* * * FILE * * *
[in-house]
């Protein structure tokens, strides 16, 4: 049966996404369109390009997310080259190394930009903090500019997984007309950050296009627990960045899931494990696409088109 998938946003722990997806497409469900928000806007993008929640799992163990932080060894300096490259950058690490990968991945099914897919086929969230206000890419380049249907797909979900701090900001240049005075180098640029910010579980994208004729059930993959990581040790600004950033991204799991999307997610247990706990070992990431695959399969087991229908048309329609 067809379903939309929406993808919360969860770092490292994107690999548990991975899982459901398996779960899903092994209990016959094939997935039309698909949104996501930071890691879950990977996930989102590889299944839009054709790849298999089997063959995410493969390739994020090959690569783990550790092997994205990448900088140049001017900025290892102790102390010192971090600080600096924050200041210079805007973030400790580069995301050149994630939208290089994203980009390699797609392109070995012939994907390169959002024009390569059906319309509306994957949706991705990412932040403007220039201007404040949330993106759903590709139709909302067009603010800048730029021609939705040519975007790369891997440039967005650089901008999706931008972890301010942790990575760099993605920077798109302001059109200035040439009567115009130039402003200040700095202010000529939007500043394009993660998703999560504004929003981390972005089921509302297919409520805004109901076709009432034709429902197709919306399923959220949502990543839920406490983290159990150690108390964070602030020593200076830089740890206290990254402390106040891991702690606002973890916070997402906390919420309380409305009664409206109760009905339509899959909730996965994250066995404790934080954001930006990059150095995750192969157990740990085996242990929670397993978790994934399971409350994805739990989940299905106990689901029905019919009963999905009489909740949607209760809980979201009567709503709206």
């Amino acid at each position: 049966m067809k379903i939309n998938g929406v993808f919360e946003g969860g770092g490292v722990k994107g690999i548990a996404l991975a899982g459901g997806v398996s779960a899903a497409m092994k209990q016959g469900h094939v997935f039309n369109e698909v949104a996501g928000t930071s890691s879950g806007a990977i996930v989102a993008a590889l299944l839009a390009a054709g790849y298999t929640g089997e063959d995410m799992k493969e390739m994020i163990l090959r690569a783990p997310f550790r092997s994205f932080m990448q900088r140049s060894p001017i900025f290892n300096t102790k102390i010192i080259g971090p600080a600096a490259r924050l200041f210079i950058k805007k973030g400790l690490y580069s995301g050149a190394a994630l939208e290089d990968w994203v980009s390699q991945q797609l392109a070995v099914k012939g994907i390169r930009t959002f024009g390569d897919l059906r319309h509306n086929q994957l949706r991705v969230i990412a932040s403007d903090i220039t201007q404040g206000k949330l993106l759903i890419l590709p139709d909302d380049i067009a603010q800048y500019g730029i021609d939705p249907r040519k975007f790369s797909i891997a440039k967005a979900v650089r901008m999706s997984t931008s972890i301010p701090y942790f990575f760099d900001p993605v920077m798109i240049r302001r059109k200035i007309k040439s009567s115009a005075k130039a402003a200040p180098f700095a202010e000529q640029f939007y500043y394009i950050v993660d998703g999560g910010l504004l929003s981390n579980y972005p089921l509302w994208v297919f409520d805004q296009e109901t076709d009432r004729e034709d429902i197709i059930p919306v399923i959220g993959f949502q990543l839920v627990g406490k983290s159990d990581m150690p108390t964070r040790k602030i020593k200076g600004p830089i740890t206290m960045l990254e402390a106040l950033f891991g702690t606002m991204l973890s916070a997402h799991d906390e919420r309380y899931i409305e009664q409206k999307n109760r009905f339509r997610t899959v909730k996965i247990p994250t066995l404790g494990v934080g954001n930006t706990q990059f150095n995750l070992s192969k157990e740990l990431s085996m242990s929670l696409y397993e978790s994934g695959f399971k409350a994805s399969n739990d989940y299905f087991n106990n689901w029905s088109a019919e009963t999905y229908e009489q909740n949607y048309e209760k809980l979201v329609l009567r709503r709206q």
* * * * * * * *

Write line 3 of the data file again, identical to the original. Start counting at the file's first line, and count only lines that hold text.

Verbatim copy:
């Amino acid at each position: 049966m067809k379903i939309n998938g929406v993808f919360e946003g969860g770092g490292v722990k994107g690999i548990a996404l991975a899982g459901g997806v398996s779960a899903a497409m092994k209990q016959g469900h094939v997935f039309n369109e698909v949104a996501g928000t930071s890691s879950g806007a990977i996930v989102a993008a590889l299944l839009a390009a054709g790849y298999t929640g089997e063959d995410m799992k493969e390739m994020i163990l090959r690569a783990p997310f550790r092997s994205f932080m990448q900088r140049s060894p001017i900025f290892n300096t102790k102390i010192i080259g971090p600080a600096a490259r924050l200041f210079i950058k805007k973030g400790l690490y580069s995301g050149a190394a994630l939208e290089d990968w994203v980009s390699q991945q797609l392109a070995v099914k012939g994907i390169r930009t959002f024009g390569d897919l059906r319309h509306n086929q994957l949706r991705v969230i990412a932040s403007d903090i220039t201007q404040g206000k949330l993106l759903i890419l590709p139709d909302d380049i067009a603010q800048y500019g730029i021609d939705p249907r040519k975007f790369s797909i891997a440039k967005a979900v650089r901008m999706s997984t931008s972890i301010p701090y942790f990575f760099d900001p993605v920077m798109i240049r302001r059109k200035i007309k040439s009567s115009a005075k130039a402003a200040p180098f700095a202010e000529q640029f939007y500043y394009i950050v993660d998703g999560g910010l504004l929003s981390n579980y972005p089921l509302w994208v297919f409520d805004q296009e109901t076709d009432r004729e034709d429902i197709i059930p919306v399923i959220g993959f949502q990543l839920v627990g406490k983290s159990d990581m150690p108390t964070r040790k602030i020593k200076g600004p830089i740890t206290m960045l990254e402390a106040l950033f891991g702690t606002m991204l973890s916070a997402h799991d906390e919420r309380y899931i409305e009664q409206k999307n109760r009905f339509r997610t899959v909730k996965i247990p994250t066995l404790g494990v934080g954001n930006t706990q990059f150095n995750l070992s192969k157990e740990l990431s085996m242990s929670l696409y397993e978790s994934g695959f399971k409350a994805s399969n739990d989940y299905f087991n106990n689901w029905s088109a019919e009963t999905y229908e009489q909740n949607y048309e209760k809980l979201v329609l009567r709503r709206q």